Read Mark 14:12-16, 22-26
On the first day of the Feast of Unleavened Bread, when they sacrificed the Passover lamb, Jesus' disciples said to him, "Where do you want us to go and... Read More…
Meet Sister Eileen Burns
Eileen Burns, SNDdeN, lives and ministers in Lawrence, MA in the USA. Read More…
Today is the great feast of Corpus Christi when we not only celebrate but remember to treasure the great gift of “the body of Christ.”
Mark recalls the story and shares with us this “first day of the Feast of Unleavened Bread when they sacrificed the Passover lamb.” He situates the first Eucharist in time and practice. It was already a feast time, a time of celebrating. Such events always take preparation and call forth from us time, planning and energy. Feasts do not just happen and materialize out of nothing. Making the new unleavened bread, choosing a lamb for sacrifice and seeing to its preparation would be work. Even Jesus’ wandering friends know they need to make a plan. His disciples say to him, ‘Where do you want us to go and prepare for you to eat the Passover?” The irony here is that they feel they are doing this for him, to feed him. They have no idea that Jesus’ plan is to feed them, to feed us all over the millennia from his very self. So, Jesus “sent two of his disciples” not one but more than one. How about us? How are we being “sent” together as we remember and celebrate this great feast?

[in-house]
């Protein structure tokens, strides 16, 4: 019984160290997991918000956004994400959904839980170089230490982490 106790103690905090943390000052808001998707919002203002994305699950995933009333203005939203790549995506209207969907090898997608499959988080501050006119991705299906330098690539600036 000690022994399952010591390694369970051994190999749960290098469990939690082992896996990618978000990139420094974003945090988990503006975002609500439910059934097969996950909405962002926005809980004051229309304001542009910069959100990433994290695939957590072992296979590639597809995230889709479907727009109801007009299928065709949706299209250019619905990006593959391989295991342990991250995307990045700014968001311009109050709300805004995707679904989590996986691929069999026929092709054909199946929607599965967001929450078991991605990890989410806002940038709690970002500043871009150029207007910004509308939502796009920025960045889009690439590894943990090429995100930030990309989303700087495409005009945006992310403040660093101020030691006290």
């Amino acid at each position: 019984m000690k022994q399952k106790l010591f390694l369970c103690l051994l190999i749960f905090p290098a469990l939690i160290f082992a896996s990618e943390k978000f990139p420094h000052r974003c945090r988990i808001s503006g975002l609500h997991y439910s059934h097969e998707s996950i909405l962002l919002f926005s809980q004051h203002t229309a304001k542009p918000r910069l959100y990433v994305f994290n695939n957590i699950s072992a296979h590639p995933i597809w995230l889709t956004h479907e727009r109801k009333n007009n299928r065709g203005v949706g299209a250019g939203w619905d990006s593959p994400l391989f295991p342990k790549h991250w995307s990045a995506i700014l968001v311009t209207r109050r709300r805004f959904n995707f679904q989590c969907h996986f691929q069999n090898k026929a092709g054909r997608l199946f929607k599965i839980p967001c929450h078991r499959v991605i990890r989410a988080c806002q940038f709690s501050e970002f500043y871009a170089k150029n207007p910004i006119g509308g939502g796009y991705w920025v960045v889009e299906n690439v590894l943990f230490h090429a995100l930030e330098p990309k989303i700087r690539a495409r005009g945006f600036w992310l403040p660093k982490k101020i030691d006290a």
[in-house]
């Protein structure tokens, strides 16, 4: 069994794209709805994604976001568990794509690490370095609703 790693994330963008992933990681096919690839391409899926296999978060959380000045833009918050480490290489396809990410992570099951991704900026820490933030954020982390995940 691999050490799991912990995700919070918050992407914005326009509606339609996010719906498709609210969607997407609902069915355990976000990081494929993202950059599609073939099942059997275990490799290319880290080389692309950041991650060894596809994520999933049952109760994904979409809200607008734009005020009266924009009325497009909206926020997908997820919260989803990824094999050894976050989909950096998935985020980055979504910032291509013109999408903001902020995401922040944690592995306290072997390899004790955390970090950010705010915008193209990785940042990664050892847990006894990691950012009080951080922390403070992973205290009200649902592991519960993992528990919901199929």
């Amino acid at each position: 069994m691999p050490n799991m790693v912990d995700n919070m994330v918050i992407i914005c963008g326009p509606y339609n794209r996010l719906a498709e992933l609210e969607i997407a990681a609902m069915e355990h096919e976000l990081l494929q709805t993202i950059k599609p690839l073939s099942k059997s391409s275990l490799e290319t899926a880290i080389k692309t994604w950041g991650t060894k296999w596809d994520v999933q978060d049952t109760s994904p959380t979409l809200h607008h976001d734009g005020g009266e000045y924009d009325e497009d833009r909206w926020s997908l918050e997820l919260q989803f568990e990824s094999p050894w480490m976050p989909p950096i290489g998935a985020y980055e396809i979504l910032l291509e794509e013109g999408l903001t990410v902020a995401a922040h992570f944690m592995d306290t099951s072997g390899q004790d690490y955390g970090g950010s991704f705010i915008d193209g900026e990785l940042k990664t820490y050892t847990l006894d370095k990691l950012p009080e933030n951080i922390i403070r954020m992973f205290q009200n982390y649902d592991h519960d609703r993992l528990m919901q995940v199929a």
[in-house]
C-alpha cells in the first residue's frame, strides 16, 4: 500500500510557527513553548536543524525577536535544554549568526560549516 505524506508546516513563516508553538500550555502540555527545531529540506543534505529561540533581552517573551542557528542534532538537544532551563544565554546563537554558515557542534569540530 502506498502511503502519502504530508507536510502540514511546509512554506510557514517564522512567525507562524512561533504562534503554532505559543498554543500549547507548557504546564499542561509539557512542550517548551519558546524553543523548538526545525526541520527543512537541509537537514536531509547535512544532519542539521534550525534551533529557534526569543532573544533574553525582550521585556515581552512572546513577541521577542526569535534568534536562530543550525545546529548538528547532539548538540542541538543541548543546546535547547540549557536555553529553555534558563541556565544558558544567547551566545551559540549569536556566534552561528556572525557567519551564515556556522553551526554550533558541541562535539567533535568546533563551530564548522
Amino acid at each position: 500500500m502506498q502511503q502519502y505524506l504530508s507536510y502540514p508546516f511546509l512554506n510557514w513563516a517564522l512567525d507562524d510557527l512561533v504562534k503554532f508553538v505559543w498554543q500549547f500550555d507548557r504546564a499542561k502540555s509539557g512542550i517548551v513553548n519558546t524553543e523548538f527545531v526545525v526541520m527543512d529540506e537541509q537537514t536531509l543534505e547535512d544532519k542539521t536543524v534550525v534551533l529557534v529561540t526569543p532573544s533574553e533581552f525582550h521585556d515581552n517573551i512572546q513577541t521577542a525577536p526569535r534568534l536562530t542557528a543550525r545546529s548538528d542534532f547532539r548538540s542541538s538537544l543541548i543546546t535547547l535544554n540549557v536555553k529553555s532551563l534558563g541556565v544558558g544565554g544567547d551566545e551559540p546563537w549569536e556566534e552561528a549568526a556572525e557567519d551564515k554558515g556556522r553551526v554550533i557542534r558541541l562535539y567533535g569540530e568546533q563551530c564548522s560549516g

Let us pause here and remember that our tradition thinks of the “body of Christ” in more than one way. Yes, we have the consecrated hosts of Eucharist but also the community gathered as sign of Jesus continued presence. The Eucharist embraces also all of creation, the cosmic Christ.
St. Augustine shared a beautiful night prayer that can help us to remember the breadth of the differences experienced in the body of Christ.:
Watch, O Lord, with those who wake, or watch, or weep tonight,
And give your angels and saints charge over those who sleep.
Tend your sick ones, O Lord Christ.
Rest your weary ones.
Bless your dying ones.
Soothe your suffering ones.
Pity your afflicted ones.
Shield your joyous ones.
And all for Love’s sake. Amen.
How are we being called to plan, to act, to be in service to all of the aspects of the body of Christ now in 2015? Many social issues claim our attention. We see the lack of adoration of the body of Christ when systemic racism, tribalism, rejection of immigrants, domestic violence, political violence, human trafficking, devaluing others and lack of resources for people made poor seem to predominate. Our wounded planet earth also cries out for our care. We may be tempted to think we are responsible to do it all, fix it all on our own. Yet, Jesus “sent” two to make preparations for the feast even as we are sent to plan, to serve, to make a difference and ultimately experience the nourishment with which Jesus provides us in bread and wine, in living God’s love within the call to communion, to relationship with all that we encounter. Life is a feast indeed!